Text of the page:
Think of lime like phosphates, you could put 8 years of phosphate out and you technically wouldn't be wasting your money, it becomes available over a number of years. Is that really the most efficient way to apply phosphates? Not only do you tie up a tremendous amount of money, you could be throwing your soil out of balance and making some nutrients unavailable. This is exactly what happens when you only lime every 3-5 years.

There is a much more efficient way to lime, a way the returns money on your investment in the same year. In a test plot I had with a neighbor we applied 400# of SuperCal 98G after the corn was planted and received a 30-bushel gain. That's a return of $150 for $25 investment in the same year.

 

 

The Blogronomist is maintained by Craig Dick, head blogronomist and VP of Sales and Marketing. Here you will find a wide array of blog articles from Craig and expert guests on topics related to soil and crop health, farming, and so much more. If it’s not here, ask us!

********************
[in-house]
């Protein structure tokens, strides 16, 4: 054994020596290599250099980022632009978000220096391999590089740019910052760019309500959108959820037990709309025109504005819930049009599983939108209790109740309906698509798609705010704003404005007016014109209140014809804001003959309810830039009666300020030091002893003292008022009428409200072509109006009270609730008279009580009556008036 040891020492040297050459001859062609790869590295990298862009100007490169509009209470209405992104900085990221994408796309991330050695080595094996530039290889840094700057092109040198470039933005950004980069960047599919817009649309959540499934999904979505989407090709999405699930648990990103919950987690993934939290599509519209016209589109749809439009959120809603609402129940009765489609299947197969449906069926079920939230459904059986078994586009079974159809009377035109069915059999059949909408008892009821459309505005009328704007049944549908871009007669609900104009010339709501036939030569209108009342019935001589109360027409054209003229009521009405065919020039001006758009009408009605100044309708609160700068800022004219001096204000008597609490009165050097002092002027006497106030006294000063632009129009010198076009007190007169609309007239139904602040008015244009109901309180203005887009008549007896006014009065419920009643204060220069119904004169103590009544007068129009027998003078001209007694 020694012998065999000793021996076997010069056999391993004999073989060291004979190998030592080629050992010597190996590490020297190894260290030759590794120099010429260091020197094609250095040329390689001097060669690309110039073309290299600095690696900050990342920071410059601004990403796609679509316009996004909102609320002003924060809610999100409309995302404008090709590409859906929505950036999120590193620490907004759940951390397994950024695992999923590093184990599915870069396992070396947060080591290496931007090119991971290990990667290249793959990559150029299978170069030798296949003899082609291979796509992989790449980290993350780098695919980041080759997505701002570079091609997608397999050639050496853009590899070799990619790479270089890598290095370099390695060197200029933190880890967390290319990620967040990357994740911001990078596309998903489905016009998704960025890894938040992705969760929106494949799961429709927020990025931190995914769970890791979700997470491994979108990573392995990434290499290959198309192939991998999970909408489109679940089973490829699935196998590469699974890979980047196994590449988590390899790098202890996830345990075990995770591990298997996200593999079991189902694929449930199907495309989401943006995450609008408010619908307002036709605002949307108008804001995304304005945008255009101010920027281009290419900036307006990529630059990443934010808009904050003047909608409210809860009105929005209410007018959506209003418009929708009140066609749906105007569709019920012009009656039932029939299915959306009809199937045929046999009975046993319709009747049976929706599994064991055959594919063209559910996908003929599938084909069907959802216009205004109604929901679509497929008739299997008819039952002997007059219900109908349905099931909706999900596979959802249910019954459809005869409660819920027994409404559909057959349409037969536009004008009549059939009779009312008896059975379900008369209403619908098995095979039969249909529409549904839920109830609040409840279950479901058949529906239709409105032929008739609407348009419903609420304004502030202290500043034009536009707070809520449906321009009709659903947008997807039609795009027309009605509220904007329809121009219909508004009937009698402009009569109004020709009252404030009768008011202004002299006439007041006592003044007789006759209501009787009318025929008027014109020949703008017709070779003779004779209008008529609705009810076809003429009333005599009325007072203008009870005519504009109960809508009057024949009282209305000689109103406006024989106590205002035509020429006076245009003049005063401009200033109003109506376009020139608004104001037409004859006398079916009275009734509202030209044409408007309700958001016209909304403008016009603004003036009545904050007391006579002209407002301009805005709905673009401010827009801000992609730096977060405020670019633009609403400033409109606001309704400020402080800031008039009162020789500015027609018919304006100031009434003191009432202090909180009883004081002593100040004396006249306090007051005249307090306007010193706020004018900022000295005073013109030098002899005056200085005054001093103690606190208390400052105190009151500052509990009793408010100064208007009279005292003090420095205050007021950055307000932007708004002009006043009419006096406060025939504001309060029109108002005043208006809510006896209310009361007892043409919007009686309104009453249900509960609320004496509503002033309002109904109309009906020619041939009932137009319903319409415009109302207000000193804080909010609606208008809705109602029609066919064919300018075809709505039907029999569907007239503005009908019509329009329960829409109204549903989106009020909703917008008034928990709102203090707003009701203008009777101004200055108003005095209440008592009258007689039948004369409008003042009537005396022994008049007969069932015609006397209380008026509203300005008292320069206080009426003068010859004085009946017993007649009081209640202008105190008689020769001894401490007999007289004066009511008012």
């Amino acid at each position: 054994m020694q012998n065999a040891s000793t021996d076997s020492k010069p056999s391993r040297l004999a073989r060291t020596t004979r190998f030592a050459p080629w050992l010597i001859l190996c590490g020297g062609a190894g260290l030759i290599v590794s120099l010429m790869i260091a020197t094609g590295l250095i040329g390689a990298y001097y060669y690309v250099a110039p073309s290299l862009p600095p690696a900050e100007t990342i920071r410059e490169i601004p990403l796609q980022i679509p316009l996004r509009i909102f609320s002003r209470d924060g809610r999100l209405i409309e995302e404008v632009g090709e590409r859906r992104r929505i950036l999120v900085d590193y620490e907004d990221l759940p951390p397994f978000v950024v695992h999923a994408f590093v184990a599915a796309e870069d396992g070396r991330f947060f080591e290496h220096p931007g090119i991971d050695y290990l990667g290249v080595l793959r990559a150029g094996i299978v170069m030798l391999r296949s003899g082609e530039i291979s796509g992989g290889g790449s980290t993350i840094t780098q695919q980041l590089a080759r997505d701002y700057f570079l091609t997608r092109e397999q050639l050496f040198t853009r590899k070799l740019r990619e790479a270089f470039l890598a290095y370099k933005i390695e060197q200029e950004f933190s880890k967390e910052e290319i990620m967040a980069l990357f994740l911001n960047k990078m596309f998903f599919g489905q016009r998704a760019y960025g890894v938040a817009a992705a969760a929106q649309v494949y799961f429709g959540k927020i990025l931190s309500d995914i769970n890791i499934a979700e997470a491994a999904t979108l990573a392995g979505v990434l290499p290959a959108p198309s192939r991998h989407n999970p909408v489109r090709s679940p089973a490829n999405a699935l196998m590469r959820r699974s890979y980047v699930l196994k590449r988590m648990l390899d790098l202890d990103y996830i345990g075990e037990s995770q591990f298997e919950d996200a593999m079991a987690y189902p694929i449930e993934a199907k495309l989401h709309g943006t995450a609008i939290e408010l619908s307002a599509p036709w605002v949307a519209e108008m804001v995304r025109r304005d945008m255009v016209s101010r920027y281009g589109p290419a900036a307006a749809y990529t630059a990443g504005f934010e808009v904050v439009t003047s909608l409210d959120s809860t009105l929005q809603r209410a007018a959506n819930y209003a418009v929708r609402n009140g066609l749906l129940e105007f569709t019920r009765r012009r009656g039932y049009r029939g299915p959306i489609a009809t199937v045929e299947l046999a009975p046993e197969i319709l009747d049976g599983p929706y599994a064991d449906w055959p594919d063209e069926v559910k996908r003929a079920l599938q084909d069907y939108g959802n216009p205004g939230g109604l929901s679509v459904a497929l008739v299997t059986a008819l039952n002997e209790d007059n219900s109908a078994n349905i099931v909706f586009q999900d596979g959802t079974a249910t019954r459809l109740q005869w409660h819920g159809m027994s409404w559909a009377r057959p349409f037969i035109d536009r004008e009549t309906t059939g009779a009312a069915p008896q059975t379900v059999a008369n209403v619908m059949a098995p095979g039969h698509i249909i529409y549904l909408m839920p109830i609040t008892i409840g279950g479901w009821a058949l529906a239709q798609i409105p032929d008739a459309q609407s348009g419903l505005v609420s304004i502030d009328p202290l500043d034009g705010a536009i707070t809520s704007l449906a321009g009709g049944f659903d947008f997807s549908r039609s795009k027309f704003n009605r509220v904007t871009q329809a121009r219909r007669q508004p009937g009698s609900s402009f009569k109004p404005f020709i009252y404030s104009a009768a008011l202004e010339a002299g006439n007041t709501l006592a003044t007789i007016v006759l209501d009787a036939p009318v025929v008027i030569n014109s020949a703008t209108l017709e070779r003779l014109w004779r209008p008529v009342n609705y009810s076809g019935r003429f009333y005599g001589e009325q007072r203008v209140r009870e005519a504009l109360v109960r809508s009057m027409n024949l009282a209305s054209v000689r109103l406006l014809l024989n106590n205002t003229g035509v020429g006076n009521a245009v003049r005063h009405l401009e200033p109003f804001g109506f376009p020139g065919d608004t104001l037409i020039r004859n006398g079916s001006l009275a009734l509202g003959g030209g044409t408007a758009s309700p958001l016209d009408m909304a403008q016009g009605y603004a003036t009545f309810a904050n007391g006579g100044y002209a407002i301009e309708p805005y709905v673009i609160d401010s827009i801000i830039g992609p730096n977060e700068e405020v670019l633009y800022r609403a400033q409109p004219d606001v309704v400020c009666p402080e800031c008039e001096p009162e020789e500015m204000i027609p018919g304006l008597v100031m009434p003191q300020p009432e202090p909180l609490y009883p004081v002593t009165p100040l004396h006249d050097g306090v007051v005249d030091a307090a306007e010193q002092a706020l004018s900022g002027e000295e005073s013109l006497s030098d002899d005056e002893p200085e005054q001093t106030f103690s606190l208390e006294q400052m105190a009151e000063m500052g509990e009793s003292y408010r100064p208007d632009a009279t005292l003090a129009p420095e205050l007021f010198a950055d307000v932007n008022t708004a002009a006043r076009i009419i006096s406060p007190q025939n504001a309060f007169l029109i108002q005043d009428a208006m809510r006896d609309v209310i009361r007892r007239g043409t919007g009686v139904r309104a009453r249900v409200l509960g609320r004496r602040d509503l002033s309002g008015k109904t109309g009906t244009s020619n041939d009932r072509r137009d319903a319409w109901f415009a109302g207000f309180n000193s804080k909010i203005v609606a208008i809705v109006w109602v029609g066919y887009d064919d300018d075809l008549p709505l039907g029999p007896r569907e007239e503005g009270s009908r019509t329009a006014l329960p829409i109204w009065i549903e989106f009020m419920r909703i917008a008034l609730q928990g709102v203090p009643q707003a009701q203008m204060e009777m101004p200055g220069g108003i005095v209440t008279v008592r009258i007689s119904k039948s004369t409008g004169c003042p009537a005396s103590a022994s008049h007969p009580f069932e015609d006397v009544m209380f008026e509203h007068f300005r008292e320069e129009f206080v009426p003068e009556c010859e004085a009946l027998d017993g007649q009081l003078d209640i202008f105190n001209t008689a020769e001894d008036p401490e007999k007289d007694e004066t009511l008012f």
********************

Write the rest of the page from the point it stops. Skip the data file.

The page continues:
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Do you use facial tissue... or Kleenex?

Are you using pel-lime or SuperCal 98G?

What's the difference?

This article from Early To Rise does a good job explaining it.

It's Good to Know: Brand Names So Good, We Use Them All the Time

By Suzanne Richardson

Recently, Google has been up in arms because people are using ""google"" as a verb. That's all well and good when you're talking about using Google to google something. But when "google" applies to searching on any search engine, they get a little testy. And no wonder. It IS possible for a brand name to become so popular that it slips into the common vernacular... and loses all traces of its corporate identity in the process.